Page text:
The press and public was transfixed by the case for several reasons: 1) a child had been slain, 2) the killers were well-dressed, rich young men who lived in the best section of town, 3) it was yet another kidnapping in a decade in which kidnappings were frequent, 4) it involved a world famous attorney, defense lawyer Clarence Darrow. The highlight of the case, that made it historic, was the twelve hour long plea for leniency from Darrow.
The story was memorialized forever in the stark 1959 film Compulsion, starring Orson Welles as Darrow. There have been more than two dozen books written about the killers and the trial. Now the American stage is abuzz with plays about Leopold and Loeb. Thrill Me: the Leopold and Loeb Story, by Stephen Dolginoff, was staged in May at Cleveland’s Liminis Theater. Break None of His Bones, by Joanne de Simone, was produced last week at the Midtown International Theater Festival in New York. Dickie & Babe was staged in 2008 and repeated several times.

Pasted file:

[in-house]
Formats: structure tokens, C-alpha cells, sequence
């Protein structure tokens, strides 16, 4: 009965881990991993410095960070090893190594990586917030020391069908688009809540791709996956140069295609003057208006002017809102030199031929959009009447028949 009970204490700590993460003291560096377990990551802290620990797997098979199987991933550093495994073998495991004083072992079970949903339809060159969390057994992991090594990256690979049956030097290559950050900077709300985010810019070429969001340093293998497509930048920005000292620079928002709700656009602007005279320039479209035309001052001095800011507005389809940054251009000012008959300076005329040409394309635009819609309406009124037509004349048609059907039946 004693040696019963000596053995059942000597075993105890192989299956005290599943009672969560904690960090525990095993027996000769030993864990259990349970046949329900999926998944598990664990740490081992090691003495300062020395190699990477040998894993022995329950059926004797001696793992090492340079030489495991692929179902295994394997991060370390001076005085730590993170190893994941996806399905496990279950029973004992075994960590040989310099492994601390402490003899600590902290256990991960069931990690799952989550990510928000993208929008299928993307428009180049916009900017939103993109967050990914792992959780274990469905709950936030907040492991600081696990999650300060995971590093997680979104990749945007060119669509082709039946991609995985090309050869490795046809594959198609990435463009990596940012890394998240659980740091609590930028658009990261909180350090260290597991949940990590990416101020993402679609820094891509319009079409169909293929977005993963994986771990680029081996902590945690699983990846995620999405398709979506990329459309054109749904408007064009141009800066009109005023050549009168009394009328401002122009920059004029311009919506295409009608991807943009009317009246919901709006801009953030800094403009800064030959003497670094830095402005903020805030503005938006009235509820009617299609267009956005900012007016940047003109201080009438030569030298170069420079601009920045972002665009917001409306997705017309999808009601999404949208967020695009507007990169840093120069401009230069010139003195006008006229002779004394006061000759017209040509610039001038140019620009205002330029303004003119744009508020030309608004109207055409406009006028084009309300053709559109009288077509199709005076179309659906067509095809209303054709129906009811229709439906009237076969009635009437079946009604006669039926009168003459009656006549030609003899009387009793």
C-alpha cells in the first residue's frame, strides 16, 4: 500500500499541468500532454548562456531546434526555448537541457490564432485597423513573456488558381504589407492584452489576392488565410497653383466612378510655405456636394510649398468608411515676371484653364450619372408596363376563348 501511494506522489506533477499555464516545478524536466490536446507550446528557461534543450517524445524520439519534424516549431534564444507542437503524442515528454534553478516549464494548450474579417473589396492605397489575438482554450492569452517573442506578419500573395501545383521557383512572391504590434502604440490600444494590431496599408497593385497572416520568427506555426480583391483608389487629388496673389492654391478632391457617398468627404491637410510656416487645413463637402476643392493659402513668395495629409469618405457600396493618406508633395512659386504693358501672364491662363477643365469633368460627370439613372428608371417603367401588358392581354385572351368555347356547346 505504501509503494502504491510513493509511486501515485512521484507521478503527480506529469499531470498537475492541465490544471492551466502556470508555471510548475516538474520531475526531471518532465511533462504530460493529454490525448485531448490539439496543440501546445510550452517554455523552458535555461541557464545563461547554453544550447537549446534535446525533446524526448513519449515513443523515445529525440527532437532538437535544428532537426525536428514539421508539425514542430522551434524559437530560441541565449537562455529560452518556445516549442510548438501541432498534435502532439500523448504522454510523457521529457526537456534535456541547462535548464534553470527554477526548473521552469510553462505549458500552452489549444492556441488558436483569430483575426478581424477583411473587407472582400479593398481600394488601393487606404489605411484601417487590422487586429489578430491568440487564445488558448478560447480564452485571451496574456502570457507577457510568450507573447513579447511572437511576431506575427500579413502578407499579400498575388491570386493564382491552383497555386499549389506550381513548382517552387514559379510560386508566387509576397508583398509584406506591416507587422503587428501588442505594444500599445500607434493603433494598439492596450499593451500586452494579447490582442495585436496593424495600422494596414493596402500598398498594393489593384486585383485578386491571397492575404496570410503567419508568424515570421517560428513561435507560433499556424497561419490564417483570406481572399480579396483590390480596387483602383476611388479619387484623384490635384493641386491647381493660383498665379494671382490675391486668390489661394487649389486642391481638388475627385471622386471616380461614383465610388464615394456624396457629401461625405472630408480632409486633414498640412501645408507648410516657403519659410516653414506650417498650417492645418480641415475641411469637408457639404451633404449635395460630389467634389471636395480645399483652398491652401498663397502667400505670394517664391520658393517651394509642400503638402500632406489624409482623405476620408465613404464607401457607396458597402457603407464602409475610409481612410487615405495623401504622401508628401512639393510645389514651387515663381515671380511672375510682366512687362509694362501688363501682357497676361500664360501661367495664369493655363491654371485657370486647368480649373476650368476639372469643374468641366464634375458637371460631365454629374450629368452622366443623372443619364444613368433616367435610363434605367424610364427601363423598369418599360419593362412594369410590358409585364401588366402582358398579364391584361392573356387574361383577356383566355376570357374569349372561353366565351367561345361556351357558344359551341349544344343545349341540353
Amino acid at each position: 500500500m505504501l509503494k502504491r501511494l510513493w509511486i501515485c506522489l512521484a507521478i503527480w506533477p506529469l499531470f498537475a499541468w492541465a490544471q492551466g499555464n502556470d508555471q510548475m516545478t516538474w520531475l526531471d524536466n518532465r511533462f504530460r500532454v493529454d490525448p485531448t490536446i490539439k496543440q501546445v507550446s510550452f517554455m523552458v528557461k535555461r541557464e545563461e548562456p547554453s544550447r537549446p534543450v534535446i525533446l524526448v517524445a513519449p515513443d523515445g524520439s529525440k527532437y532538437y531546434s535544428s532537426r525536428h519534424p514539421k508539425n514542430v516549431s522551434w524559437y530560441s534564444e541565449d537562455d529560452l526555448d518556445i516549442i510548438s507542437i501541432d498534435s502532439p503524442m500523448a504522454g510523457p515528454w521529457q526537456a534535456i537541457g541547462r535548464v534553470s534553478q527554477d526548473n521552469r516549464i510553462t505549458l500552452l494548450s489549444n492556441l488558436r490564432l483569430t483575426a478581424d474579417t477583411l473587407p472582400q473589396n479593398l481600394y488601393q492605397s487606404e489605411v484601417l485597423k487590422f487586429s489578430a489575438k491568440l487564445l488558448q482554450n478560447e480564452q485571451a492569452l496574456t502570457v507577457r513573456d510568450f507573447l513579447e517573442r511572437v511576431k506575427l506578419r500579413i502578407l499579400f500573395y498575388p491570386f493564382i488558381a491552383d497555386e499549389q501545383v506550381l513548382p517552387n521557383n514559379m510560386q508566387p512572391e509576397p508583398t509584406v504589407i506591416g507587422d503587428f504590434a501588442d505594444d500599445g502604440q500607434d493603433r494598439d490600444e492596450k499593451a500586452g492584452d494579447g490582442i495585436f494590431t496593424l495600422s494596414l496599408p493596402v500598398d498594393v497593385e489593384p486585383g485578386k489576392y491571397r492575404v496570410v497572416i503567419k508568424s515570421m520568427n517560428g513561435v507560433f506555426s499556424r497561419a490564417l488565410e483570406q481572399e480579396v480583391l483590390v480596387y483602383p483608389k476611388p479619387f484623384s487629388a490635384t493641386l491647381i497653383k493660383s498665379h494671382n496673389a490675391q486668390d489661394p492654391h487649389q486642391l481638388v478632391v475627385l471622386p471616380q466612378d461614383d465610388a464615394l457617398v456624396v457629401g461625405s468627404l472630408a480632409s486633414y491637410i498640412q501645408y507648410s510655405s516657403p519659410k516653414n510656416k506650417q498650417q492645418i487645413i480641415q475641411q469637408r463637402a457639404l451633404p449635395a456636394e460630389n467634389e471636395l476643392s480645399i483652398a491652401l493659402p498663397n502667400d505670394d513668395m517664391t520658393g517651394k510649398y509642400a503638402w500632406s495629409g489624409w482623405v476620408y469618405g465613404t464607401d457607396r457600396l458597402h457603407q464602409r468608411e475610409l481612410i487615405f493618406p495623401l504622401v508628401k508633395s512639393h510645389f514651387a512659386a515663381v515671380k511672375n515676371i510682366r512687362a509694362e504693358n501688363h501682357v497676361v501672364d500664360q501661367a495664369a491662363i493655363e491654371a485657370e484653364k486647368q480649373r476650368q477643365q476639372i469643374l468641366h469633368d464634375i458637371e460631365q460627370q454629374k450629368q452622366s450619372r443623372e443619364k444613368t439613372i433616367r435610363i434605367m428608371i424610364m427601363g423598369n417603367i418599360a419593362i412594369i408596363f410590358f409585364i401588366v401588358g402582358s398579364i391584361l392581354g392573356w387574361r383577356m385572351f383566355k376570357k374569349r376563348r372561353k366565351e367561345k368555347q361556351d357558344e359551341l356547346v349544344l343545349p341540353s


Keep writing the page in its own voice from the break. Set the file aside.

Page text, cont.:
This autumn, John Logan’s Never the Sinner, which was first produced in New York more than ten years ago, and was revived there last spring, will be staged this fall at the Alley Theater in Houston.
What is it about the historic 1924 murder than still holds such an interest for the public nearly 100 years later?